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8/10/2016 | 2 MINUTE READ

Advanced Manufacturing Has Outsized Impact U.S. Economy

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But overall impact is waning, pointing to need for federal and state-local strategies to boost the sector’s growth and broaden its reach.

But overall impact is waning, pointing to need for federal and state-local strategies to boost the sector’s growth and broaden its reach.


Earlier this month, think tank The Brookings Institution released a report with those findings and more entitled “America’s Advanced Industries: New Trends” by Brookings Fellow Mark Muro, former Research Analyst Siddharth Kulkarni, and Nonresident Senior Fellow David Hart.


The report found that the overall sector expanded between 2013 and 2015, despite global headwinds, including China’s slowdown. That growth, however, was concentrated in a sliver of auto manufacturing and “tech” service industries, with three auto industries and four digital services industries taking up more than 60 percent of the nation’s advanced-sector growth during that time.


Forward 50
This report is a follow up on February 2015 paper by Brookings entitled “America’s Advanced Industries: What They Are, Where They Are, and Why They Matter”. In that, Brookings identified 50 industries that constitute the advanced industries sector. Those 50 were further broken down into three primary groups—manufacturing, energy, services—of which manufacturing was the largest with 35 categories.


Of those, many were directly related to plastics, like “resins and synthetic rubbers, fibers, and filaments” with more that touched on segments which rely heavily on polymers like aerospace and motor vehicle parts, medical equipment and household appliances. Resin and rubber was one of only 10 advanced industries that ran a trade surplus, trailing only royalties and aerospace.  


Why Do These Advanced Industries Matter?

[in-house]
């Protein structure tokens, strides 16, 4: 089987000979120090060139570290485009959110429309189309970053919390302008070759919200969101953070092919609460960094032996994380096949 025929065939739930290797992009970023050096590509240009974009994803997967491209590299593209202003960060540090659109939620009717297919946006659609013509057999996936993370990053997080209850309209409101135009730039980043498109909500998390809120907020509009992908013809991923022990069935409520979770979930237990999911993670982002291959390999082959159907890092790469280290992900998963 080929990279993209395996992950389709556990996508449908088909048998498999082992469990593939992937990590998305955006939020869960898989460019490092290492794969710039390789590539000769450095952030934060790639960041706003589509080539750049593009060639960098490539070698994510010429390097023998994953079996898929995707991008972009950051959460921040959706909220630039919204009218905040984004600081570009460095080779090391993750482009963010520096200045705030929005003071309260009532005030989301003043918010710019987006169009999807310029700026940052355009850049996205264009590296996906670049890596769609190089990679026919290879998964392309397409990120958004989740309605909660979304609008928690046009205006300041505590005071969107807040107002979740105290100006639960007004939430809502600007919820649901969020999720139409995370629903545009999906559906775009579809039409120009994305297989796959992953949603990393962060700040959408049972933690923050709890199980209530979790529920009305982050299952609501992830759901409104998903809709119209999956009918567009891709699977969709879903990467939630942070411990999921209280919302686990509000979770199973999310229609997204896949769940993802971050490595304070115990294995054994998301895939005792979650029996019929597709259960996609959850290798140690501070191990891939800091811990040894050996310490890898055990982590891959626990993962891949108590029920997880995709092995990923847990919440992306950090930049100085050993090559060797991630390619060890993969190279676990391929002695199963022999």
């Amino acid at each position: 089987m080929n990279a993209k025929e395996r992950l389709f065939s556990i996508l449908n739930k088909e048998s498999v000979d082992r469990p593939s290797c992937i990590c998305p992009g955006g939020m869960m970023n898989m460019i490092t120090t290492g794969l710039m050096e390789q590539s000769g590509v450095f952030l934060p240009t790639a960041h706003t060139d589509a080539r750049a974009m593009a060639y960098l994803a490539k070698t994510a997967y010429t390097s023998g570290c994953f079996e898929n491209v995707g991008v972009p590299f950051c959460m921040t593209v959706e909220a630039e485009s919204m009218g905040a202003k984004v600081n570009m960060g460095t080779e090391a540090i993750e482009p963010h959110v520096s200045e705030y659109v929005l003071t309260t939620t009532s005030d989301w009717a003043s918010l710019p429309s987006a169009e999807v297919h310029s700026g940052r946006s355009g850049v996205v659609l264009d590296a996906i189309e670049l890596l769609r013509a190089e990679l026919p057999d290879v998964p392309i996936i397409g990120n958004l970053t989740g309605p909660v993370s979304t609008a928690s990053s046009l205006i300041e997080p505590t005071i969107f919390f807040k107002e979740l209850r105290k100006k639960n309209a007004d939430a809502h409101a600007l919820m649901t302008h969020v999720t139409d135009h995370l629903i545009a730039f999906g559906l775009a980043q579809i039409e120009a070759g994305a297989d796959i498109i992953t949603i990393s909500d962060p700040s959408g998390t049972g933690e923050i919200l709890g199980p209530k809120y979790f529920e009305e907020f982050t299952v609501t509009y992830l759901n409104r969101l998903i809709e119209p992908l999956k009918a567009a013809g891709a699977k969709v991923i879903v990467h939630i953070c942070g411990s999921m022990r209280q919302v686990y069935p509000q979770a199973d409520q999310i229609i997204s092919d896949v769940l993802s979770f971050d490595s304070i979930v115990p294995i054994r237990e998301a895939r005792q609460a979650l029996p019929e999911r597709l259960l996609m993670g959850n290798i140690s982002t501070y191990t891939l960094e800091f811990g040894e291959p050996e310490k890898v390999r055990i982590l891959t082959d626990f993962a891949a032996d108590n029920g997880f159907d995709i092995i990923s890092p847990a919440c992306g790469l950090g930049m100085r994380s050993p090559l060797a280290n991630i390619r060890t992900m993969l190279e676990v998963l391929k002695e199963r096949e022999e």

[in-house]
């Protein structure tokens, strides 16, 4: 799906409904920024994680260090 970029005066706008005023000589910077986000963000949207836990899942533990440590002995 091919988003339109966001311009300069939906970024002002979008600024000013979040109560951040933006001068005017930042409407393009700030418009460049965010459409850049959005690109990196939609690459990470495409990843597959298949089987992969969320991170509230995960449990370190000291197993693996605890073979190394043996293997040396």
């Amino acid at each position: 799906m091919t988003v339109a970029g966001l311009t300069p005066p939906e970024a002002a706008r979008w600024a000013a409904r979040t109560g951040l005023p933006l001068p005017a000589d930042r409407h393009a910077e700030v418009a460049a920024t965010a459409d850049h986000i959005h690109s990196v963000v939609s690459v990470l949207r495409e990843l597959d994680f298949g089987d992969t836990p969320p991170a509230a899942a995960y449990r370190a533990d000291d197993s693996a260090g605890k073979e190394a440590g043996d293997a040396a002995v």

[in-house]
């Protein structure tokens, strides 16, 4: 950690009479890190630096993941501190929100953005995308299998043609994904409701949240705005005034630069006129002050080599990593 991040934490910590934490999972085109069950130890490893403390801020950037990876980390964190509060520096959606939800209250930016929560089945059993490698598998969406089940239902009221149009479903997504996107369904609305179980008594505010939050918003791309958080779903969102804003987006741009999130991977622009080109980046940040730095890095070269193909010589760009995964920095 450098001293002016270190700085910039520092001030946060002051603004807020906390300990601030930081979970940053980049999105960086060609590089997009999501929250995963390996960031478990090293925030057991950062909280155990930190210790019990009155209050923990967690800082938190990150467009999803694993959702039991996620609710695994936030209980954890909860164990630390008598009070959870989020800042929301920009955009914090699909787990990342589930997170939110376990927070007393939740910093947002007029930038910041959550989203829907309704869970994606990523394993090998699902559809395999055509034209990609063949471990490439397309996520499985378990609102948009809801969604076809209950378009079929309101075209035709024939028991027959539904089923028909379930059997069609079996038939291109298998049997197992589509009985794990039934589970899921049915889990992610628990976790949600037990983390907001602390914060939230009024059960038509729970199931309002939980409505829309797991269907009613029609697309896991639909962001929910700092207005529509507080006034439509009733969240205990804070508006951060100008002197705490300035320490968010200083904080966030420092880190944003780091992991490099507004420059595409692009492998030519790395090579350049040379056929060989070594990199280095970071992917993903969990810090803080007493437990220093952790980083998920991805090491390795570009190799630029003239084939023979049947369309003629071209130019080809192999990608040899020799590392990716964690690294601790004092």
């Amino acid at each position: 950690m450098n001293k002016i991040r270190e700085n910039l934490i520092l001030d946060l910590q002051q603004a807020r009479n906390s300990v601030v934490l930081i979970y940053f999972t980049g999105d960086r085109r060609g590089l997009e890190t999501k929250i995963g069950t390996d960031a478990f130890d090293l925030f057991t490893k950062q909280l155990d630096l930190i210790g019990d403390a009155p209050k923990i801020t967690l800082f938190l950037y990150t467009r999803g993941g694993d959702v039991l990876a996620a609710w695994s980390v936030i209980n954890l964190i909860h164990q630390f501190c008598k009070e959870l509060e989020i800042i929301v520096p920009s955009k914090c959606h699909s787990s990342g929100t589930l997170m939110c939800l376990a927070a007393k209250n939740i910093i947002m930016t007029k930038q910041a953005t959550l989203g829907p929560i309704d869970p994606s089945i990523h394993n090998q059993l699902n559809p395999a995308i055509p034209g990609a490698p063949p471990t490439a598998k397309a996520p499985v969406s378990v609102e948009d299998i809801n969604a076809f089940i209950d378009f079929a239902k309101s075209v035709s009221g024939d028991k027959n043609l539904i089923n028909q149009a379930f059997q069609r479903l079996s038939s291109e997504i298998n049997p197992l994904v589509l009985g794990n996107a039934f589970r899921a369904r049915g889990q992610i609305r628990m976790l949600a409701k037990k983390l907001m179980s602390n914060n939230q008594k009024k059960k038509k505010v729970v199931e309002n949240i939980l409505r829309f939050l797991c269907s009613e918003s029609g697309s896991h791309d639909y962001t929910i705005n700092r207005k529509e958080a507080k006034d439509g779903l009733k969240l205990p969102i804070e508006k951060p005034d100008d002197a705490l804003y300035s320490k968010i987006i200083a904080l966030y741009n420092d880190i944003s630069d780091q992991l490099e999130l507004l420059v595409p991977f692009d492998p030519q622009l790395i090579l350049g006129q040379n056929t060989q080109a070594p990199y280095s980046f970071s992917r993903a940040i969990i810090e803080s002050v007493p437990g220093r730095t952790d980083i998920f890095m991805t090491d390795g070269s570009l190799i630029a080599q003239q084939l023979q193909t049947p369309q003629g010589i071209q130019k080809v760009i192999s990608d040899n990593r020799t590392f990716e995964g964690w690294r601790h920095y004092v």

These manufacturing-heavy sectors are so important to the U.S. economy because of their outsized influence on it. According to Brookings, the advanced sector conducts 89 percent of the nation’s private-sector R&D and generates more than 80 percent of the nation’s patents.


In terms of overall productivity, the advanced industries sector has grown about 2.7 percent annually since 1980, far faster than has the rest of the economy, which has managed annual productivity growth of just 1.4 percent.


Finally, there is the impact on trade. The advanced industries sector generates 60 percent of U.S. exports despite representing less than 10 percent of the nation’s employment.


Concentrated Growth
Despite slower growth from 2010–2013, advanced manufacturing industries still added more than 132,000 jobs from 2013–2015 period, taking up 20 percent of all advanced-sector employment growth. Roughly 70 percent of that employment growth came in three auto-related industries: motor vehicle parts, motor vehicles, and motor vehicle body and trailers


High-tech service industries were the leading source of advanced-sector growth in the 2013–2015 period, adding 500,000 new jobs over that time or 80 percent of new advanced-sector jobs. Nearly two-thirds of those came in four spaces: computer systems design, web search and internet publishing, software and products, and data processing and hosting.


Energy Bust
The advanced-energy sector has gone from a significant contributor in the 2010–2013 period to a “bust,” according to report author, Muro. “The U.S. ‘fracking” boom led to an oil and gas glut and energy demand stagnated worldwide.”


Going forward, the report sees two immediate issues to be addressed.


“This report speaks to two of the nation’s most pressing economic problems: its serious inclusion crisis and its stubborn productivity slump. On both counts, the vitality and expansion of the advanced-industries sector is crucial because the sector is the main source of the productivity growth and productivity-driving innovations and business models that support higher wages and rising living standards for the average worker.”




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